Review: “The Casebook of Victor Frankenstein” by Peter Ackroyd

I really wanted to like this book.

My fiction reading has slowed to a snail’s pace, and I thought this book might get me back into it in a big way. I am a fan of Mary Shelley’s excellent “Frankenstein,” a fabulous blend of Gothic horror, science fiction and weighty themes. I thought a new take on this classic would be entertaining, if done well, and I thought there was enough meat on that particular story’s bones for an author to carve out new territory and still be faithful to the original.

Indeed, Ackroyd has done that, in a sensible and somewhat clever way. I also enjoyed his glimpses of literary figures of the time, especially Percy Bysshe Shelley and Lord Byron, both of whom were involved in that famed night of ghost-tale spinning that led Mary Shelley to write her novel.

The problem, though, is that Ackroyd’s clever plot trick and those voyeuristic portraits of the people behind the poems are about all this book has to offer. Ackroyd certainly doesn’t explore the weighty themes tackled by Shelley — what does the Creator owe the created? Should we do things just because science gives us the power? Are there places rational investigation should not go?  Nor does he replace those themes with deeply etched themes of his own. He just sort of races through the tale, in a hurry to get to his big “surprise ending.” I won’t toss out a spoiler here, but I figured out the mystery less than a third of the way through the book, and not even a fairly well placed red herring threw me off course.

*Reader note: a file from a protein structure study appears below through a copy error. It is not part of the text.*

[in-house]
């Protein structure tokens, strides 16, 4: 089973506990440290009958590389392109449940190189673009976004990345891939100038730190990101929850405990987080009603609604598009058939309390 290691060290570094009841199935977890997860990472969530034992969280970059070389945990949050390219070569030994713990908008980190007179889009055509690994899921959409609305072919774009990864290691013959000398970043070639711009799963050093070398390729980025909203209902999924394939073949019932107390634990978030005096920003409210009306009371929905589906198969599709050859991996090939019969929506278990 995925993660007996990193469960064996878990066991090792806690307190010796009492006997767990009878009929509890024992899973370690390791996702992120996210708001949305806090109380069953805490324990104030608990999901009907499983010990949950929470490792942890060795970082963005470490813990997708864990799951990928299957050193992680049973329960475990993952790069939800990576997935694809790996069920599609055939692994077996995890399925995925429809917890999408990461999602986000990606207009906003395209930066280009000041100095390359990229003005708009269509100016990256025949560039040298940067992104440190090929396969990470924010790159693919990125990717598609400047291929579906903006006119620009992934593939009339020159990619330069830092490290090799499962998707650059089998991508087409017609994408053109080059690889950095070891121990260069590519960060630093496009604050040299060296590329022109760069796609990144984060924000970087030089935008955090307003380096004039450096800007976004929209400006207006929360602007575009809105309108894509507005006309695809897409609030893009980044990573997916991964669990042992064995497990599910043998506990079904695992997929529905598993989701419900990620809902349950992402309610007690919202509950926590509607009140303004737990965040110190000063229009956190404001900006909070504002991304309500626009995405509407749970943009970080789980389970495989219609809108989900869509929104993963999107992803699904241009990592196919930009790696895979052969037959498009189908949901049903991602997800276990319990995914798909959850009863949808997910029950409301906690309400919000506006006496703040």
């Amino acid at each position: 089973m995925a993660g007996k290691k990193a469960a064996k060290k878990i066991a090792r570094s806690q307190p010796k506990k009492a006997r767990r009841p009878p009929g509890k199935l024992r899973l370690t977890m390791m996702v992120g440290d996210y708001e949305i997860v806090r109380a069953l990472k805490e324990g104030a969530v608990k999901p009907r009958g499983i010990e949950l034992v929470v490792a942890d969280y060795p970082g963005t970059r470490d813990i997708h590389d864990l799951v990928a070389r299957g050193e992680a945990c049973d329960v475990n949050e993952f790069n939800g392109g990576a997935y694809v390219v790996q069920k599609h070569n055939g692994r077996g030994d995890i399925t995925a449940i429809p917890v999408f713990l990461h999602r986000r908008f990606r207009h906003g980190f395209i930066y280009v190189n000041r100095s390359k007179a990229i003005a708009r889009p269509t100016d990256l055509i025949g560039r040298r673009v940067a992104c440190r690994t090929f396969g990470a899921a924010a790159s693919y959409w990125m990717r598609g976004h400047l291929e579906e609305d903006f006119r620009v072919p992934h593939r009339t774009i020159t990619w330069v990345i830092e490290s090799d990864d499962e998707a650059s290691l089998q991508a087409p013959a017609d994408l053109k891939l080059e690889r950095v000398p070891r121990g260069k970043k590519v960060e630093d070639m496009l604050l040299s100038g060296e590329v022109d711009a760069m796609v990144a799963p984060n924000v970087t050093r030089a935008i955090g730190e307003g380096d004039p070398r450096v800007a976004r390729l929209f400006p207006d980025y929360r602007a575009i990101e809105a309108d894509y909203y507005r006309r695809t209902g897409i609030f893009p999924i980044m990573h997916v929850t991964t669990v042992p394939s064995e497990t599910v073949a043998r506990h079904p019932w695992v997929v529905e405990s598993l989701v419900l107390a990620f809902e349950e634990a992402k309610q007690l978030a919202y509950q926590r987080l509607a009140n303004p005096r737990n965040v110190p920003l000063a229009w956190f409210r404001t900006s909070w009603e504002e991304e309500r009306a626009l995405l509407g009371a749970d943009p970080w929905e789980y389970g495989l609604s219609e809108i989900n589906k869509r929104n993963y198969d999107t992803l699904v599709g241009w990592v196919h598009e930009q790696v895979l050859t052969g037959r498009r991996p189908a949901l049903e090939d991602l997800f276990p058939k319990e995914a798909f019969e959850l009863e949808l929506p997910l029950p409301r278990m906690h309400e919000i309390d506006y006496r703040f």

The book did not work for me on a suspense or horror level, either. Although there are one or two fairly disturbing scenes, they are disturbing more in a “why did he write THAT?” way, rather than in an “organic to the plot” way. Also, because there is a rather longish stretch of the book in which Victor seems almost to have forgotten the flesh golem  pursuing him, those moments sort of stick out all the more. Once somone has seen what Victor has seen, he ought to remain disturbed throughout the rest of the book, in my not-so-humble opinion.

If you are a real Frankenstein fan or a true horror tale geek, you probably ought to read this one just so you can discuss it intelligently at parties. It won’t take you long, either; Ackroyd’s prose is breezy enough. If you have only a passing interest in mad scientists who animate the dead, pass this up.

I welcome thoughts, rebuttals, book suggestions, etc.

— Steve

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